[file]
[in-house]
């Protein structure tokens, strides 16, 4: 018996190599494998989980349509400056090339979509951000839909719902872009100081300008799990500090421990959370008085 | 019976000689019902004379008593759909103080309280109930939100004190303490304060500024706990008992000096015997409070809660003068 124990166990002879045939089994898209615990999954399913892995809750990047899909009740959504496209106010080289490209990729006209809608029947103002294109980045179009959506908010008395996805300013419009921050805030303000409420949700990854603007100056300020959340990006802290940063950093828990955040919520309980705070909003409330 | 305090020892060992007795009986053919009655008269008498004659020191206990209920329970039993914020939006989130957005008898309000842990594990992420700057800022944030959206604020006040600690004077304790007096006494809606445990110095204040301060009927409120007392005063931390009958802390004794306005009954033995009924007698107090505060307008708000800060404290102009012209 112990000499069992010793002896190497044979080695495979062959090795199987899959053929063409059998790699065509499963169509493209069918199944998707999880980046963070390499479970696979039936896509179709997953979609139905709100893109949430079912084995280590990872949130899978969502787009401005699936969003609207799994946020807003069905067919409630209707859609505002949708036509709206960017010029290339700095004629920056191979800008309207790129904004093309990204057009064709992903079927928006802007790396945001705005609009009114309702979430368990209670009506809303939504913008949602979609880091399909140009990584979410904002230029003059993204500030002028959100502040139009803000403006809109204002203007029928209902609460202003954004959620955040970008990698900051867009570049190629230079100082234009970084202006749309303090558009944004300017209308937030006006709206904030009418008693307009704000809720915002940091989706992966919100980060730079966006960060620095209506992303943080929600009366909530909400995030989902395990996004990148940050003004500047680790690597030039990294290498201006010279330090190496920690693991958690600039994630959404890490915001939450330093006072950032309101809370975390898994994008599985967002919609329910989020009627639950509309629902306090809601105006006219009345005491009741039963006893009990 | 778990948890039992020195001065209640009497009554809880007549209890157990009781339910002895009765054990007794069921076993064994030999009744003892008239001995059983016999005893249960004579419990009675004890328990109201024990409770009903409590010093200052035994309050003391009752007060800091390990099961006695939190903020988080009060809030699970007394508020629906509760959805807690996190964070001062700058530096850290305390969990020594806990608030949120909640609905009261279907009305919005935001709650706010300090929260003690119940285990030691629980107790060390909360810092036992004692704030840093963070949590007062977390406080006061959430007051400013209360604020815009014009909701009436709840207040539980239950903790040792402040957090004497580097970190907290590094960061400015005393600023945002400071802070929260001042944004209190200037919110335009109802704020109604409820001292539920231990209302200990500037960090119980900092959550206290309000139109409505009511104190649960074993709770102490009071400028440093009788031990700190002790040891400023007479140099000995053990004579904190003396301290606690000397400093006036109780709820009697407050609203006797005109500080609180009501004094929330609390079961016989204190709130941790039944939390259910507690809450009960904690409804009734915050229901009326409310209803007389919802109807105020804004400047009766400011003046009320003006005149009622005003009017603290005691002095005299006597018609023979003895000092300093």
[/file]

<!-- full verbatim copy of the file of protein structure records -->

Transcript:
[in-house]
């Protein structure tokens, strides 16, 4: 018996190599494998989980349509400056090339979509951000839909719902872009100081300008799990500090421990959370008085 | 019976000689019902004379008593759909103080309280109930939100004190303490304060500024706990008992000096015997409070809660003068 124990166990002879045939089994898209615990999954399913892995809750990047899909009740959504496209106010080289490209990729006209809608029947103002294109980045179009959506908010008395996805300013419009921050805030303000409420949700990854603007100056300020959340990006802290940063950093828990955040919520309980705070909003409330 | 305090020892060992007795009986053919009655008269008498004659020191206990209920329970039993914020939006989130957005008898309000842990594990992420700057800022944030959206604020006040600690004077304790007096006494809606445990110095204040301060009927409120007392005063931390009958802390004794306005009954033995009924007698107090505060307008708000800060404290102009012209 112990000499069992010793002896190497044979080695495979062959090795199987899959053929063409059998790699065509499963169509493209069918199944998707999880980046963070390499479970696979039936896509179709997953979609139905709100893109949430079912084995280590990872949130899978969502787009401005699936969003609207799994946020807003069905067919409630209707859609505002949708036509709206960017010029290339700095004629920056191979800008309207790129904004093309990204057009064709992903079927928006802007790396945001705005609009009114309702979430368990209670009506809303939504913008949602979609880091399909140009990584979410904002230029003059993204500030002028959100502040139009803000403006809109204002203007029928209902609460202003954004959620955040970008990698900051867009570049190629230079100082234009970084202006749309303090558009944004300017209308937030006006709206904030009418008693307009704000809720915002940091989706992966919100980060730079966006960060620095209506992303943080929600009366909530909400995030989902395990996004990148940050003004500047680790690597030039990294290498201006010279330090190496920690693991958690600039994630959404890490915001939450330093006072950032309101809370975390898994994008599985967002919609329910989020009627639950509309629902306090809601105006006219009345005491009741039963006893009990 | 778990948890039992020195001065209640009497009554809880007549209890157990009781339910002895009765054990007794069921076993064994030999009744003892008239001995059983016999005893249960004579419990009675004890328990109201024990409770009903409590010093200052035994309050003391009752007060800091390990099961006695939190903020988080009060809030699970007394508020629906509760959805807690996190964070001062700058530096850290305390969990020594806990608030949120909640609905009261279907009305919005935001709650706010300090929260003690119940285990030691629980107790060390909360810092036992004692704030840093963070949590007062977390406080006061959430007051400013209360604020815009014009909701009436709840207040539980239950903790040792402040957090004497580097970190907290590094960061400015005393600023945002400071802070929260001042944004209190200037919110335009109802704020109604409820001292539920231990209302200990500037960090119980900092959550206290309000139109409505009511104190649960074993709770102490009071400028440093009788031990700190002790040891400023007479140099000995053990004579904190003396301290606690000397400093006036109780709820009697407050609203006797005109500080609180009501004094929330609390079961016989204190709130941790039944939390259910507690809450009960904690409804009734915050229901009326409310209803007389919802109807105020804004400047009766400011003046009320003006005149009622005003009017603290005691002095005299006597018609023979003895000092300093």